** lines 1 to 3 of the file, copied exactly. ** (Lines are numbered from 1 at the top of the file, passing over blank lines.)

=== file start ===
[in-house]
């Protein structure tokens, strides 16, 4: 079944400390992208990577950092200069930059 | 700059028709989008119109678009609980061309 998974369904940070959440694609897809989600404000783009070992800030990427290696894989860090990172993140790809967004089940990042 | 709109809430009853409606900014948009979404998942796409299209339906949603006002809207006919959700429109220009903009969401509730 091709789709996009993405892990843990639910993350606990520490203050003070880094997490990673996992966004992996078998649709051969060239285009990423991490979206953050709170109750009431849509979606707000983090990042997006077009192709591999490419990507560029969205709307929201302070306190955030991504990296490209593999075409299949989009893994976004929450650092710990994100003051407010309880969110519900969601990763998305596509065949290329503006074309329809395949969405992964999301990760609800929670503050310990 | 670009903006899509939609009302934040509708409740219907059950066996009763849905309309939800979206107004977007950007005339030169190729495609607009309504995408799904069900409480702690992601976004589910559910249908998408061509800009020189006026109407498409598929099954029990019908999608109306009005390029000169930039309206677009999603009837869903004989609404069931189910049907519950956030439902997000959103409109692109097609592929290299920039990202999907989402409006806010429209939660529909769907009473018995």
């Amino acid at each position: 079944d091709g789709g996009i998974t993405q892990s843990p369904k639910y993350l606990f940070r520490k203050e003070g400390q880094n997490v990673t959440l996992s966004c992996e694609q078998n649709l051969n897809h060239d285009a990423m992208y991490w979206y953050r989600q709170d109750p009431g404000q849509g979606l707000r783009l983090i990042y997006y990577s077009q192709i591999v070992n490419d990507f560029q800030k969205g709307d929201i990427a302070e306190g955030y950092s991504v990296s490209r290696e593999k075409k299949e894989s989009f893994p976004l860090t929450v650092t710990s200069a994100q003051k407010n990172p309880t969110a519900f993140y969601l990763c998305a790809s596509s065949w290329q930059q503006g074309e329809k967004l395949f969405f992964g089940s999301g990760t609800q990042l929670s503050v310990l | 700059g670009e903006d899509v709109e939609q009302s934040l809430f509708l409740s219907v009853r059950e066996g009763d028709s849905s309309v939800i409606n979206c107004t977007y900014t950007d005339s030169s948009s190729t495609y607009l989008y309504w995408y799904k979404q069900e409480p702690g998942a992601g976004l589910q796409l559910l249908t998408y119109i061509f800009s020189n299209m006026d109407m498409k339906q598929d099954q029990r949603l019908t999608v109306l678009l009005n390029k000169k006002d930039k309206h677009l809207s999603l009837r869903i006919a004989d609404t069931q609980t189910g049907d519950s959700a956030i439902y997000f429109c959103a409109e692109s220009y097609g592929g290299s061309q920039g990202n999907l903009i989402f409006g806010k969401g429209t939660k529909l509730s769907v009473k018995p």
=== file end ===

[in-house]
């Protein structure tokens, strides 16, 4: 079944400390992208990577950092200069930059 | 700059028709989008119109678009609980061309 998974369904940070959440694609897809989600404000783009070992800030990427290696894989860090990172993140790809967004089940990042 | 709109809430009853409606900014948009979404998942796409299209339906949603006002809207006919959700429109220009903009969401509730 091709789709996009993405892990843990639910993350606990520490203050003070880094997490990673996992966004992996078998649709051969060239285009990423991490979206953050709170109750009431849509979606707000983090990042997006077009192709591999490419990507560029969205709307929201302070306190955030991504990296490209593999075409299949989009893994976004929450650092710990994100003051407010309880969110519900969601990763998305596509065949290329503006074309329809395949969405992964999301990760609800929670503050310990 | 670009903006899509939609009302934040509708409740219907059950066996009763849905309309939800979206107004977007950007005339030169190729495609607009309504995408799904069900409480702690992601976004589910559910249908998408061509800009020189006026109407498409598929099954029990019908999608109306009005390029000169930039309206677009999603009837869903004989609404069931189910049907519950956030439902997000959103409109692109097609592929290299920039990202999907989402409006806010429209939660529909769907009473018995």
């Amino acid at each position: 079944d091709g789709g996009i998974t993405q892990s843990p369904k639910y993350l606990f940070r520490k203050e003070g400390q880094n997490v990673t959440l996992s966004c992996e694609q078998n649709l051969n897809h060239d285009a990423m992208y991490w979206y953050r989600q709170d109750p009431g404000q849509g979606l707000r783009l983090i990042y997006y990577s077009q192709i591999v070992n490419d990507f560029q800030k969205g709307d929201i990427a302070e306190g955030y950092s991504v990296s490209r290696e593999k075409k299949e894989s989009f893994p976004l860090t929450v650092t710990s200069a994100q003051k407010n990172p309880t969110a519900f993140y969601l990763c998305a790809s596509s065949w290329q930059q503006g074309e329809k967004l395949f969405f992964g089940s999301g990760t609800q990042l929670s503050v310990l | 700059g670009e903006d899509v709109e939609q009302s934040l809430f509708l409740s219907v009853r059950e066996g009763d028709s849905s309309v939800i409606n979206c107004t977007y900014t950007d005339s030169s948009s190729t495609y607009l989008y309504w995408y799904k979404q069900e409480p702690g998942a992601g976004l589910q796409l559910l249908t998408y119109i061509f800009s020189n299209m006026d109407m498409k339906q598929d099954q029990r949603l019908t999608v109306l678009l009005n390029k000169k006002d930039k309206h677009l809207s999603l009837r869903i006919a004989d609404t069931q609980t189910g049907d519950s959700a956030i439902y997000f429109c959103a409109e692109s220009y097609g592929g290299s061309q920039g990202n999907l903009i989402f409006g806010k969401g429209t939660k529909l509730s769907v009473k018995p």